Kapolei is the “second city” and, it seems, with social engineering at work, the masses are moving out that way.
It’s not just an alternative urban center to Honolulu, it’s a magnet for young families looking for affordable housing. Look at the relative strength of the football teams out West, starting with Mililani and moving on to Campbell, Kapolei, Nanakuli and Waianae. Not a bad apple in the bunch, so to speak.
Now, take a look at the public school places in Honolulu that, within the last few years, the football has declined. We’re talking about the places where the pride of football once ran high, and it wasn’t that long ago. Honolulu was the place young families would flock and, if public school was the chosen path, send their budding footballers to Roosevelt and McKinley.
It must be said that McKinley and Roosevelt could be on the way up this season. The Tigers, who went winless last season, have dropped down to Division II and from what we’re hearing from over there is that second-year head coach Sam Cantiberos is committed to putting McKinley football on the map again.
The same can be said about Kui Kahooilihala, the new Roosevelt coach. He is out to change the culture of ‘We’re going to lose’ to one where it’s more like win or lose, we are going to give everything we have.
So now, this meandering article will finally get to the point. The Westward movement. Westward ho.
In the offseason, June Jones — the highly successful former football coach at the University of Hawaii — joined head coach Darren Hernandez on the Kapolei football staff. He was impressed with freshman quarterback Taulia Tagovailoa last year, and he was free, since he did not get the UH football job opening that eventually went to Nick Rolovich.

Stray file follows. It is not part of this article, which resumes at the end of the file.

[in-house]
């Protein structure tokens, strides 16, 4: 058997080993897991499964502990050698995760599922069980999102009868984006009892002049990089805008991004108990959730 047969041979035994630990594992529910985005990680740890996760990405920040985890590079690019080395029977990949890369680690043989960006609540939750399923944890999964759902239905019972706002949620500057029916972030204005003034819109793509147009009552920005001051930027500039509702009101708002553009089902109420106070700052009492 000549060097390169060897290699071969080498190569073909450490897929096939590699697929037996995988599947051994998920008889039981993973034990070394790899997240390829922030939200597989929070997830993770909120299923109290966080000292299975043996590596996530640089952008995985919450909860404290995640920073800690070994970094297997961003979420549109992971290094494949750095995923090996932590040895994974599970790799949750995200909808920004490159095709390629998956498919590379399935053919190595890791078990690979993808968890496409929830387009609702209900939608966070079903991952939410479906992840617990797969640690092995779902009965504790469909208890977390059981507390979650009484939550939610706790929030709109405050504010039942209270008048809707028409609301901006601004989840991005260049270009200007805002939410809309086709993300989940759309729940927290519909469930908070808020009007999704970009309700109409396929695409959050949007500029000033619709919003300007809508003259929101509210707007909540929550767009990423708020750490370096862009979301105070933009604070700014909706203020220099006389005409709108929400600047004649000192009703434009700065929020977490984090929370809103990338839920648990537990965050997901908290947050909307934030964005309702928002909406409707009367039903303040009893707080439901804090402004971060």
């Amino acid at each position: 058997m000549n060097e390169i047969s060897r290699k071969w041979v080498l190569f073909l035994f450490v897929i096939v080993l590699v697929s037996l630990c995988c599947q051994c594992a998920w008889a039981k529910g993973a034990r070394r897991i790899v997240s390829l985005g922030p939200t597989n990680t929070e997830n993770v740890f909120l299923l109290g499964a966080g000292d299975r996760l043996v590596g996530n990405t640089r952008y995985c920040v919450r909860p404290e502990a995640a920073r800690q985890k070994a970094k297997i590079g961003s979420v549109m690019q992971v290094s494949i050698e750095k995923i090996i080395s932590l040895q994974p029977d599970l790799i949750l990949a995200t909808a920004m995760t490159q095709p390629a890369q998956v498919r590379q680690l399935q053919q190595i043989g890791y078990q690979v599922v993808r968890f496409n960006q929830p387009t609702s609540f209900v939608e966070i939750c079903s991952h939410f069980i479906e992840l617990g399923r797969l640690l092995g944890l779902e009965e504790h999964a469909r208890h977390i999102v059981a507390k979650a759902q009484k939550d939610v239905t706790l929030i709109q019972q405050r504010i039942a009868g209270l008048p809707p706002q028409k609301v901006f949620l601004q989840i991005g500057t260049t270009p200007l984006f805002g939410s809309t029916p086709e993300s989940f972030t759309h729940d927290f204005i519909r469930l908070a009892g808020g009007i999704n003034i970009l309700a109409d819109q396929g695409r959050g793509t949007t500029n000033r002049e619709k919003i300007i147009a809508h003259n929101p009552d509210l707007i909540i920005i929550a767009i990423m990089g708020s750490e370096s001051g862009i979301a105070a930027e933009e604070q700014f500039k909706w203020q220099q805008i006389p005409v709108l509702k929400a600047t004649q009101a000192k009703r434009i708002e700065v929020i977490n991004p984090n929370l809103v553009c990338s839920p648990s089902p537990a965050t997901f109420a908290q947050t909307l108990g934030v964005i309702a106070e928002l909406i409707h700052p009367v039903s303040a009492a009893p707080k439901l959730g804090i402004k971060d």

Well, keeping with that flocking to the West theme, it turns out that Jones is not the only “name” coach to join the Hurricanes. Hernandez’s staff for 2016 also includes Dennis McKnight, who was an assistant at UH under Jones, former Rainbow Warriors slotback and kick returner Ricky Lumford and former Leilehua and New Mexico State quarterback Andrew Manley.
Manley led the Mules to the Division I state championship in 2007.
Here’s how those three got to Kapolei, according to Hernandez:
“My special teams coordinator the last five years has been Patrick Ena, (a defensive coordinator for many years under Sean Saturnio at Waipahu who also was a defensive lineman at Oregon State) and he also coaches the defensive line. He did a great job, but this year is only able to do DL due to his teaching duties and his young children. June suggested Dennis McKnight and it has been a great fit. His knowledge and energy is unbelievable. He is a great motivator and a real spark to the offense, where he also coaches the OL, and special teams. He is also an educator and teacher, which is a big plus.
“When June was hired, I brought aboard Ricky Lumford, who played for June and Dennis at UH. He was at Kamehameha the last three years (as an assistant) and tutored (star wide receiver) Kumoku Noa. He knows the offense and has been a huge asset to our guys. Andrew Manley has been working with Taulia and other young quarterbacks for the past few months on Sundays at passing clinics and came highly recommended by those who help to coach those clinics. He contacted me and wanted the opportunity to learn the run-and-shoot from June Jones, so I picked him up. He’s a young coach with a lot to offer and a passion for the game.”